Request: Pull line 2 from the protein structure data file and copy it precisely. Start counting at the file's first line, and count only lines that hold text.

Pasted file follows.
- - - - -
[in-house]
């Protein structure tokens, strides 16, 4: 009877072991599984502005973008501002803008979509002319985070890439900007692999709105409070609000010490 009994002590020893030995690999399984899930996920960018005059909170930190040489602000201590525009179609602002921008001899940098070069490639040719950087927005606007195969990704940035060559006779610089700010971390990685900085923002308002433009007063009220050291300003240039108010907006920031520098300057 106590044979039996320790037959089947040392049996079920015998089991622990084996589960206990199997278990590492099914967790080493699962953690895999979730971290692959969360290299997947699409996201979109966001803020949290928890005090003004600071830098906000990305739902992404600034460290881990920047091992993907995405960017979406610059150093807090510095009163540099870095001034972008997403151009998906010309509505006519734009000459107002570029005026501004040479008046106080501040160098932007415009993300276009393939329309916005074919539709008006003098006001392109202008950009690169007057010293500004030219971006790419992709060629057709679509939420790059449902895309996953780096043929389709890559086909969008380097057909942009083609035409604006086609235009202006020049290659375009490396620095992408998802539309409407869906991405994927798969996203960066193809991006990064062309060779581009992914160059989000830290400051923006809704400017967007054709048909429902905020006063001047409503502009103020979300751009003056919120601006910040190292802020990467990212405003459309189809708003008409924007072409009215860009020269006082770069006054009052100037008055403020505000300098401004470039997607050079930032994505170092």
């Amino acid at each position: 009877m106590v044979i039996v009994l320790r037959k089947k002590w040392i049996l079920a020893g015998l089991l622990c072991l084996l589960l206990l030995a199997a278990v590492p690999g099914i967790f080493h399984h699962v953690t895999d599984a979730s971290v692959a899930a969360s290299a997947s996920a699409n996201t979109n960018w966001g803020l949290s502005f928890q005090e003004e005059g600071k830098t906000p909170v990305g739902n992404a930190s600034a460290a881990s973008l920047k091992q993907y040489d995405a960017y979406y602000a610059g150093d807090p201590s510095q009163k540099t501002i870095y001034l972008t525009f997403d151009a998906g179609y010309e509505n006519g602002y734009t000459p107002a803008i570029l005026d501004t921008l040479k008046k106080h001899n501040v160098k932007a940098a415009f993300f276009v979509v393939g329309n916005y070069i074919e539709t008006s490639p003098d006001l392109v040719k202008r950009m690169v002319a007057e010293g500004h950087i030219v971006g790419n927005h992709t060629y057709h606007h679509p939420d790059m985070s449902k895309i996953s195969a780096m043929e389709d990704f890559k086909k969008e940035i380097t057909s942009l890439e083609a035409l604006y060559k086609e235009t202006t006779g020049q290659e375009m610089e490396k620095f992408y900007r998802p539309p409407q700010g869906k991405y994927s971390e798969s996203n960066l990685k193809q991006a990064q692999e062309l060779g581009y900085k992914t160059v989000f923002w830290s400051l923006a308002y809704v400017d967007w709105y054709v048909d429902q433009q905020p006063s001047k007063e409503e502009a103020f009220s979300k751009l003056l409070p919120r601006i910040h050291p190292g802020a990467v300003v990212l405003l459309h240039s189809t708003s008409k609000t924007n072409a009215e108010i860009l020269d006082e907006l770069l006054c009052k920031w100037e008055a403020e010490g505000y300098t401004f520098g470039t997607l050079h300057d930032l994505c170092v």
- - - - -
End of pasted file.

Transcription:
């Protein structure tokens, strides 16, 4: 009877072991599984502005973008501002803008979509002319985070890439900007692999709105409070609000010490 009994002590020893030995690999399984899930996920960018005059909170930190040489602000201590525009179609602002921008001899940098070069490639040719950087927005606007195969990704940035060559006779610089700010971390990685900085923002308002433009007063009220050291300003240039108010907006920031520098300057 106590044979039996320790037959089947040392049996079920015998089991622990084996589960206990199997278990590492099914967790080493699962953690895999979730971290692959969360290299997947699409996201979109966001803020949290928890005090003004600071830098906000990305739902992404600034460290881990920047091992993907995405960017979406610059150093807090510095009163540099870095001034972008997403151009998906010309509505006519734009000459107002570029005026501004040479008046106080501040160098932007415009993300276009393939329309916005074919539709008006003098006001392109202008950009690169007057010293500004030219971006790419992709060629057709679509939420790059449902895309996953780096043929389709890559086909969008380097057909942009083609035409604006086609235009202006020049290659375009490396620095992408998802539309409407869906991405994927798969996203960066193809991006990064062309060779581009992914160059989000830290400051923006809704400017967007054709048909429902905020006063001047409503502009103020979300751009003056919120601006910040190292802020990467990212405003459309189809708003008409924007072409009215860009020269006082770069006054009052100037008055403020505000300098401004470039997607050079930032994505170092």